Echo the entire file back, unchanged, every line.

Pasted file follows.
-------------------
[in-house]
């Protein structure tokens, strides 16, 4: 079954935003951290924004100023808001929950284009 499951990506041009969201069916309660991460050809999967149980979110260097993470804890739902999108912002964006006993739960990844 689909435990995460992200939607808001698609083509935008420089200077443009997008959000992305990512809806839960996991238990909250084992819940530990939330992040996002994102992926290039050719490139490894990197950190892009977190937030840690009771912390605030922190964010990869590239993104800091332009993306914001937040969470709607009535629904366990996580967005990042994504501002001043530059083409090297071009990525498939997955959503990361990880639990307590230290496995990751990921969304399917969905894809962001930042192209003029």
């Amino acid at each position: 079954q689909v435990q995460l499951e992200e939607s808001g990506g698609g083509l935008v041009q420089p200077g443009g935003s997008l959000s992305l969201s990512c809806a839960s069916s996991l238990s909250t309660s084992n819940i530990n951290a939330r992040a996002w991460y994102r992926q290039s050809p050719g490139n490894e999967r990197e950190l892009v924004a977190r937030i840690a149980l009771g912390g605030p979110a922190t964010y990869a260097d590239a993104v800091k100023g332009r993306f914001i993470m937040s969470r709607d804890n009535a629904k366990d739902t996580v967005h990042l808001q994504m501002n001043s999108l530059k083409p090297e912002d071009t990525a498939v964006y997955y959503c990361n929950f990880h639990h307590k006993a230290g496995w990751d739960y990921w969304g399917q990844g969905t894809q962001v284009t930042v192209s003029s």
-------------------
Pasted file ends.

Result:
[in-house]
């Protein structure tokens, strides 16, 4: 079954935003951290924004100023808001929950284009 499951990506041009969201069916309660991460050809999967149980979110260097993470804890739902999108912002964006006993739960990844 689909435990995460992200939607808001698609083509935008420089200077443009997008959000992305990512809806839960996991238990909250084992819940530990939330992040996002994102992926290039050719490139490894990197950190892009977190937030840690009771912390605030922190964010990869590239993104800091332009993306914001937040969470709607009535629904366990996580967005990042994504501002001043530059083409090297071009990525498939997955959503990361990880639990307590230290496995990751990921969304399917969905894809962001930042192209003029």
């Amino acid at each position: 079954q689909v435990q995460l499951e992200e939607s808001g990506g698609g083509l935008v041009q420089p200077g443009g935003s997008l959000s992305l969201s990512c809806a839960s069916s996991l238990s909250t309660s084992n819940i530990n951290a939330r992040a996002w991460y994102r992926q290039s050809p050719g490139n490894e999967r990197e950190l892009v924004a977190r937030i840690a149980l009771g912390g605030p979110a922190t964010y990869a260097d590239a993104v800091k100023g332009r993306f914001i993470m937040s969470r709607d804890n009535a629904k366990d739902t996580v967005h990042l808001q994504m501002n001043s999108l530059k083409p090297e912002d071009t990525a498939v964006y997955y959503c990361n929950f990880h639990h307590k006993a230290g496995w990751d739960y990921w969304g399917q990844g969905t894809q962001v284009t930042v192209s003029s």